It would be great if you are correct. Then a private company would be all over the opportunity and start providing service tomorrow because that is what private companies do - they provide goods and/or services at a profit, employing people. All "public" transportation in the world (except Hong Kong) is highly subsidized because private companies cannot make a profit providing the service. No matter how "qualitative" the mode, it is still paid for by taxpayers in an area like Tampa Bay - anywhere in FL for that matter - because our population density is insufficient to support an economically viable system. Here's a small scale proposal from Sarasota - the objective was to justify "Funding sources include federal and state grants that are available or potentially applicable to cover capital and operating assistance for water taxi service...." http://www.mympo.org/PDF/final_report2.pdf "Fares would likely cover no more than 50 percent of operating costs...." means that taxpayers are responsible for the other 50% (75% for PSTA) and ALL of the capital costs (we also pay for ALL PSTA capital costs). Public transportation is just another way to take money from people and give it to other people. What percentage of the population would ever use a water taxi? If totally used to capacity and operating 24/7, the maximum capacity might approach 1% and it would cost taxpayers (the other 99%) millions of dollars every year..
Jeannie Cline August 12, 2012 at 03:37 PM
Let them eat cake....right Mr Sprat? OMG, we are never going to get anywhere with your attitude that public transportation is a negative. Wow, let's keep subsidizing the oil industry and the roads (the most expensive public transportation system out there) have a nice day.....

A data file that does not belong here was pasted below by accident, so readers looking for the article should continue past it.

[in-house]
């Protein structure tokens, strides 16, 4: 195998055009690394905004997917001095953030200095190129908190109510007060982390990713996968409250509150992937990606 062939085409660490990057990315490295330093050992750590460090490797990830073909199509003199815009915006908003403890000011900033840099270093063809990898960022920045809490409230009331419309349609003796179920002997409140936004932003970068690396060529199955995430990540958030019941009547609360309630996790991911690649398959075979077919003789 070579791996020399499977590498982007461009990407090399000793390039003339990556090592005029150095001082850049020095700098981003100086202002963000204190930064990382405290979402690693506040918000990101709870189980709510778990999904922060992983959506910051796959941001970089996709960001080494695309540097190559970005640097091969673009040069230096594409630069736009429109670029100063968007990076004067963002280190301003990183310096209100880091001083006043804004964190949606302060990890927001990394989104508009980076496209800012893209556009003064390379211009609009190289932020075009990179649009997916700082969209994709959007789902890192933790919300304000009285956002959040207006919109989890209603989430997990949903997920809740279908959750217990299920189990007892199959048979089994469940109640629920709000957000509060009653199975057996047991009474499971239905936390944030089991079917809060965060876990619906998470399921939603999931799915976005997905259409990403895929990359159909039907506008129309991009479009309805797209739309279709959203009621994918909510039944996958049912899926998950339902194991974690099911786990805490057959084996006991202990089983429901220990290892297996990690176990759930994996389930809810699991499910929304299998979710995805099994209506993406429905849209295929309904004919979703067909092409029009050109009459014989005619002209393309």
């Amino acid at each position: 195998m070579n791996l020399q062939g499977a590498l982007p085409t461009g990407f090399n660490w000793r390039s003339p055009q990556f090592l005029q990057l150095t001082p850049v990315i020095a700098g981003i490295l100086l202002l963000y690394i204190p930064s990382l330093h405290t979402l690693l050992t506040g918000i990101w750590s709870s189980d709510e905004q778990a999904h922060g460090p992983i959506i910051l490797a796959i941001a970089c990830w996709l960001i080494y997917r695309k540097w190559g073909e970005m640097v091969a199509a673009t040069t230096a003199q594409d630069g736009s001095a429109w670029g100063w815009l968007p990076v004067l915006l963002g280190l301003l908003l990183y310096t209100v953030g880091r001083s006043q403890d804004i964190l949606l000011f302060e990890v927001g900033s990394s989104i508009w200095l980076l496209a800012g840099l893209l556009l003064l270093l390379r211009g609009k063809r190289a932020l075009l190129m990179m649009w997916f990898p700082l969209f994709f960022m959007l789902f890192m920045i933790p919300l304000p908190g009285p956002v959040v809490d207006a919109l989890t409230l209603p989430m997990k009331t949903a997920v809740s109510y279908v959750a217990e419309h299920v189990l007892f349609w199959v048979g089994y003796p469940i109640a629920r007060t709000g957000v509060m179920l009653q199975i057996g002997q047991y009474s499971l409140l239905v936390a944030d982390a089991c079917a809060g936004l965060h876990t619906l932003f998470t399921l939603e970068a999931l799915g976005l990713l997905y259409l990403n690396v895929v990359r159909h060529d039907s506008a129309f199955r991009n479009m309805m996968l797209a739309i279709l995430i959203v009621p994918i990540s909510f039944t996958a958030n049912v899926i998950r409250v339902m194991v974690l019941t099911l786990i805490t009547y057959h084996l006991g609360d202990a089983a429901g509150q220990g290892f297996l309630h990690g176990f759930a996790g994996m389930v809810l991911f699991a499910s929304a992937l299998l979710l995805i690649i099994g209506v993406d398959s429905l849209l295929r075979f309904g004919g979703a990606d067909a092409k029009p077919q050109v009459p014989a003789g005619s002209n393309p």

Joshua Streeter August 12, 2012 at 06:25 PM
Vote on the Pier was and is totally unprofessional and cannot get anything done. It was run by a resident of Palm Harbor who wanted to put a roller coaster on the Pier. Total conflict of interest. The time to get involved was 3 years ago, when meetings started. This is a good reminder of why we should stay involved with what's happening in our city on an ongoing basis.
Jack Sprat August 12, 2012 at 06:55 PM
@Jeannie: You previous commented, "Buses are a whole different thing, nobody really likes them." Of course they don't "like" them - primarily because they are so inefficient. The riders love the price (which averages $1/ride) but they do not like the time it takes, the limited service that is available, the uncovered bus stops and on and on..... PSTA is wasting taxpayers money - almost $60 Million every year, projected to increase to $70 Million in 2016. PSTA is much like the WPA of years gone by: the average salary & benefits in 2016 will be $78,000 or 62% of operating costs, assuming the same number of employees since ridership is not increased substantially. Oil company subsidies? Oil companies earn a net profit of about $0.03 per gallon. Various local and federal taxes total about $0.53/gal in Florida. And those are tax dollars coming from everyone, every company, that buys gas. By the way, buses are much more expensive and much more polluting than automobiles. PSTA buses cost $0.63/passenger mile vs,. a national average of less than $0.20/mile for a typical automobile. Buses use 5,541 BTU/passenger mile compared to 3,437 for a car (i.e., 60% more). From http://www.psta.net/history.php : "Funding: Federal and State grants (22%); passenger fares (22%); advertising, miscellaneous revenues, and other (3%); and Ad Valorem taxes (53%)" 22+53 = 75% paid by taxpayers. That's operating costs. ALL capital costs (new buses, buildings, etc.) are paid for by taxpayers.
Jeannie Cline August 12, 2012 at 08:31 PM
$0.03 profit per gallon is pretty grand, considering the volume of gas sold every hour of the day, everyday of the year.....and, Mr Sprat, did you factor in the costs of road construction, maintenance, security and the countless gallons of gas we idle away in traffic jams? Agreed, PSTA is not efficient and they need to improve yet, let's not "throw the baby out with the bath water!" Have a great Sunday. I'm going to drive my car to the store right now!!!!!